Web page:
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Clusium was an ancient city in Italy, one of several found at the site. The current municipality of Chiusi (Tuscany) partly overlaps this Roman walled city. The Roman city remodeled an earlier Etruscan city, Clevsin, found in the territory of a prehistoric culture, possibly also Etruscan or proto-Etruscan. The site, located in northern central Italy on the west side of the Apennines.



By the time it appears in the Livy's History, it is already a major Etruscan city being petitioned for assistance against the republican partisans of ancient Rome. About its life prior to that time, Livy only makes a brief statement (10.25) that it was once called Camars.

Different theories exist of the city's origin. Pottery from the pre-Etruscan Italian civilization, Villanovan, has been found at Chiusi. One common type is an urn for the ashes resulting from cremation dating to the 8th century BC. The urns are in the shape of wattle-and-daub huts with thatched roofs, presumably the homes of the deceased. This style of architecture is so different from classical Etruscan that many Etruscologists have denied a continuity. On the other hand, it is clear that the people of the region received a strong impetus from Greek colonies such as Cumae and from Greek immigration.

The minority theory is currently the Proto-Italic. In this theory, Etruscans from the coast or from the Aegean resettled and renamed an Umbrian city called Camars, which the exponents believe means "marshland" in Italic. On enclosing the city with a wall they changed the name to "enclosure", using an Etruscanized form, Clevsin, of the perfect passive participle, clusus, of Latin cludere, "to close".

Clevsin and Camars are more comfortable in their Etruscan milieu as Etruscan words. The limited known Etruscan vocabulary includes camthi, the name of a magistracy, which might be segmented cam-thi, where –thi is a known locative ending. Ar, -arasi, -aras are plural endings of different cases. A cleva is an offering. S and -isi are genitive and dative endings. A place of magistracies or offerings is entirely harmonious with Etruscan culture and the uses of a regional capital city. The final resolution of the question waits for more evidence.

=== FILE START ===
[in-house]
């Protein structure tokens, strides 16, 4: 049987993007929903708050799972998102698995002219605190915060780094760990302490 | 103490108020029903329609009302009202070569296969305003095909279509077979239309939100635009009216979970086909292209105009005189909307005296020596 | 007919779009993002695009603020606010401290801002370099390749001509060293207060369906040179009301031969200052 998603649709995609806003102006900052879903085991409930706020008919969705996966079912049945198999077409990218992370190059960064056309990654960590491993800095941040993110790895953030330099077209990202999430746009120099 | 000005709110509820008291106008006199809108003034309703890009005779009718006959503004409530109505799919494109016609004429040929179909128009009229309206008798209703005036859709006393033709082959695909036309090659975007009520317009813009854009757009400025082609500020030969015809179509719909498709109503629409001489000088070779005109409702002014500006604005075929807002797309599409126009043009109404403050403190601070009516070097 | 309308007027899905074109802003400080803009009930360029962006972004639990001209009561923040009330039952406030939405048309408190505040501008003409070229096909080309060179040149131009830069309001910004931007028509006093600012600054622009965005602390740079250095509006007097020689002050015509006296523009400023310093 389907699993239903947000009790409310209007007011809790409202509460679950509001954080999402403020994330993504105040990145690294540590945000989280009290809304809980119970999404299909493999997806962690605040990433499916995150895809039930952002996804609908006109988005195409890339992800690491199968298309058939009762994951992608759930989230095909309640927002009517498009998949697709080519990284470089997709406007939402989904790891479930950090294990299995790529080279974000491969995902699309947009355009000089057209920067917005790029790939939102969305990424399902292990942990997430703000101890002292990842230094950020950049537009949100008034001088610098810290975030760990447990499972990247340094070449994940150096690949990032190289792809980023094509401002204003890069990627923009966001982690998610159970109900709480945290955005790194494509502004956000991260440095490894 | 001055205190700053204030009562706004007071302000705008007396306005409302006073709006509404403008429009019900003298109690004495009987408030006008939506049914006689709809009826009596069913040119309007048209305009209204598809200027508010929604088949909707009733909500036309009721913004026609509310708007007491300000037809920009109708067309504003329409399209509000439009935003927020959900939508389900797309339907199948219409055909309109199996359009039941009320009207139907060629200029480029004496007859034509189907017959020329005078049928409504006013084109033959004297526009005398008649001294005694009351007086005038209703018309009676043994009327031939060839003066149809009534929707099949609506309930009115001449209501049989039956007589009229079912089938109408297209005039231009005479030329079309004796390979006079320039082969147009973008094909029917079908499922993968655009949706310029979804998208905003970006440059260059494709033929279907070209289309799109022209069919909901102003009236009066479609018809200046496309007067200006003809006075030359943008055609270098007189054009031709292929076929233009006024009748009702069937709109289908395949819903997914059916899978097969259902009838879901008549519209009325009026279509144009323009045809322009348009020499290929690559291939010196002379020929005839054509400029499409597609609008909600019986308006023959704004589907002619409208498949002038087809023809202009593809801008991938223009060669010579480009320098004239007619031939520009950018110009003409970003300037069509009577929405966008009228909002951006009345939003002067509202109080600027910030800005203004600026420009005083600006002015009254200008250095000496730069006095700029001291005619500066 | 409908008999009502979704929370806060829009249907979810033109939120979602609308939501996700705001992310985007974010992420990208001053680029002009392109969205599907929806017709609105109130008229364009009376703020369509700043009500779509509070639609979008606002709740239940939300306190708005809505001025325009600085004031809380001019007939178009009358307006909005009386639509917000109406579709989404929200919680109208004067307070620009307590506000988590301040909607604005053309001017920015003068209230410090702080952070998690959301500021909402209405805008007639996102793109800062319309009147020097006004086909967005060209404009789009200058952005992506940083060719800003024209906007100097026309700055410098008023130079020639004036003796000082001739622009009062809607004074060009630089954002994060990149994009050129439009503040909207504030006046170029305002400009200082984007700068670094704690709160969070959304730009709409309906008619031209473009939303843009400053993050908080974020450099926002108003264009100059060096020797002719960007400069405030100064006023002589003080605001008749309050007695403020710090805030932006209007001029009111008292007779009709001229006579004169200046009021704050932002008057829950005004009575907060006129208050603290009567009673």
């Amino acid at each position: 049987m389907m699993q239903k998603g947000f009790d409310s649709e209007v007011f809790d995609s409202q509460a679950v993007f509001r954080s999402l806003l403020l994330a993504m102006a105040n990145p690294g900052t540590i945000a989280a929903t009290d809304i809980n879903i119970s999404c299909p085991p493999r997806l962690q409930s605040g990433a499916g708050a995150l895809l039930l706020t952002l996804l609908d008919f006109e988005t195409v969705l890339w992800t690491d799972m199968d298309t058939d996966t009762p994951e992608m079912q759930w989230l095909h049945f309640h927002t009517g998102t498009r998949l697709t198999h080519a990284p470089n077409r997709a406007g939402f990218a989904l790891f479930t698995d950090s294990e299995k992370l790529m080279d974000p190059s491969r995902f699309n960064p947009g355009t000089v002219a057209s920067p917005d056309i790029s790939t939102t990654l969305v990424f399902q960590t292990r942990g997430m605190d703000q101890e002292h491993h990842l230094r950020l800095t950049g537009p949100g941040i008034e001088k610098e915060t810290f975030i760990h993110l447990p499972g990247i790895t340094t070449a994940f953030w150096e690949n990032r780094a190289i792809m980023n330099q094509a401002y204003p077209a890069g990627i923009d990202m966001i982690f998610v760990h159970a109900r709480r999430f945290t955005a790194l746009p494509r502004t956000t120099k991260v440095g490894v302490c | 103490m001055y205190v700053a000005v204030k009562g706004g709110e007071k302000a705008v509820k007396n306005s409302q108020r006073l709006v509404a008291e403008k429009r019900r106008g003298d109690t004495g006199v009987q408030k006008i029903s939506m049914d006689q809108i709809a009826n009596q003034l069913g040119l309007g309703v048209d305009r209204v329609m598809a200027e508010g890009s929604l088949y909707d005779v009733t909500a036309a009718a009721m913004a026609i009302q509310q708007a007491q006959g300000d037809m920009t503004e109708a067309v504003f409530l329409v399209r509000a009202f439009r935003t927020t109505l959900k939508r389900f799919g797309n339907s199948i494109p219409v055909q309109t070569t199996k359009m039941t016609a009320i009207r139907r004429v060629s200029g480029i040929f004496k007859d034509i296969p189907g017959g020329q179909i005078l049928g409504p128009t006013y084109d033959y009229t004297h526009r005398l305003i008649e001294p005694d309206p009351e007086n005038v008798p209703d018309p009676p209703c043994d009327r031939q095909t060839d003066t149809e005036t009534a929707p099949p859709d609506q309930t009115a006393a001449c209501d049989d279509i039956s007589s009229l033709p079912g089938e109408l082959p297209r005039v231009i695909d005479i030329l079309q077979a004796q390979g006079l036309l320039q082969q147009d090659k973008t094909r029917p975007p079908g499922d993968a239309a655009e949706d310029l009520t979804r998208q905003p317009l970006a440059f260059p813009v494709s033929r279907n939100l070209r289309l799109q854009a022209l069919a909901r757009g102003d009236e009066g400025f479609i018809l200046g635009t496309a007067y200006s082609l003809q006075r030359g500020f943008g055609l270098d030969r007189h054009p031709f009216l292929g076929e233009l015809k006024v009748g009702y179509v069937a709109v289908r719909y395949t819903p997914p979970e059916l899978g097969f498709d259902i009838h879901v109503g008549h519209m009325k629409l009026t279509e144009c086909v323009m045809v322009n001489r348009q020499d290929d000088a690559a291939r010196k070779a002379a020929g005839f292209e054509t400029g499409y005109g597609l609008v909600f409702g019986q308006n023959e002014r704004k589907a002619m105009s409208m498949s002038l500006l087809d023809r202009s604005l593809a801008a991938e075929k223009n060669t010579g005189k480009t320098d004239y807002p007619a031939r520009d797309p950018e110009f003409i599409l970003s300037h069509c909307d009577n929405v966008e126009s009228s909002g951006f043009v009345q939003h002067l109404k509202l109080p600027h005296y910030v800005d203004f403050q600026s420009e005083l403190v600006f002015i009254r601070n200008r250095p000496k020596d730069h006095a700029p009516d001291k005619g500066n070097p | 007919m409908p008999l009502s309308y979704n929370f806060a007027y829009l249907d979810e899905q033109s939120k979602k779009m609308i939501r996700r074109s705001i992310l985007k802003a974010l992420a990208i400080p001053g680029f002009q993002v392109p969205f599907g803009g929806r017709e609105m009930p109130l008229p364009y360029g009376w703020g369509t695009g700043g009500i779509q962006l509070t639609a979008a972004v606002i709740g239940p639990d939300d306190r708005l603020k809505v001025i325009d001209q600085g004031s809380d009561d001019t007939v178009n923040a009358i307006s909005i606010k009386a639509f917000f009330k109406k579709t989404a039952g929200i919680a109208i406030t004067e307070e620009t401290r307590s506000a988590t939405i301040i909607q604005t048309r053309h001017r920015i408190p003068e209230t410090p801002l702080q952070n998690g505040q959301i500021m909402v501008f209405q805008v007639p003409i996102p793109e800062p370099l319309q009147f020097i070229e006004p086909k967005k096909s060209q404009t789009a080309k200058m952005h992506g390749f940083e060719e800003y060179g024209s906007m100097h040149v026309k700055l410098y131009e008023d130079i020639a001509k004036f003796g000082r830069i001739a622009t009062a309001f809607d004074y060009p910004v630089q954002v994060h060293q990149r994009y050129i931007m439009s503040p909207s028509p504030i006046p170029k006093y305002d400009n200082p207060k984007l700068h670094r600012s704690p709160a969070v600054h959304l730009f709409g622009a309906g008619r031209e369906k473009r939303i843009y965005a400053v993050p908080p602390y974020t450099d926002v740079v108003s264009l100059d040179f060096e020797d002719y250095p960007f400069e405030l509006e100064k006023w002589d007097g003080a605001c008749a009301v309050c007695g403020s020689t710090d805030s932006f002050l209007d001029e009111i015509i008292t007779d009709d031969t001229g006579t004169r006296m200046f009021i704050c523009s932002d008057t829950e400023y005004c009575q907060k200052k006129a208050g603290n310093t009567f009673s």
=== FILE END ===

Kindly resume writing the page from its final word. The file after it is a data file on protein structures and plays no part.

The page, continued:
Ancient history

Chiusi is situated on a hill above the valley of the Clanis river near lake Clusium, both of which features had those names in antiquity. The Clanis is part of the Tiber drainage system and was navigable by boat from there. Rome was also accessed by the via Cassia, which was built over an Etruscan road.

The site of ancient Clusium was reoccupied in Roman and later times, obscuring and obliterating much of the Etruscan layers. For example, the ancient sources describe the tomb of Lars Porsena at Clusium as well as the sacking and levelling of the city by Sulla. Much of what remains are its tombs and its underground passages, some of which might have been associated with the monument to Porsena.

Lars Porsena, king (or lucumo) of Clevsin, decided not to restore the Tarquin monarchy, but fostered a republic instead. At the time Clevsin was a major city of the Etruscan League.

Bucchero Ware

Lars Porsena marched on Rome with an army and a divided mind. Lack of resolve perhaps contributed to his not taking the Pons Sublicius bridge defended by Horatius Cocles. In legend, he either took the city but turned it over to the republicans, or declined to prosecute the war further (being so impressed with Horatius' bravery). Porsena is said to have sent his son, Aruns, to take Aricia, but the expedition failed and Aruns was killed. Clusium then vanished from history for a few hundred years.

Pliny the Elder wrote that a magnificent tomb was built for Porsena; a large mausoleum surrounded by cascades of pyramids over a labyrinth of underground chambers in which an intruder could get lost. Pliny never saw this tomb, so his description was based on a report from Varro and perhaps a conflated comparison to the Minoan labyrinths he describes before this tomb. Large-size tumuli of the late archaic period were built at Chiusi, and modern scholars have tried to associate these (especially Poggio Gaiella) with the legendary tomb of Porsena.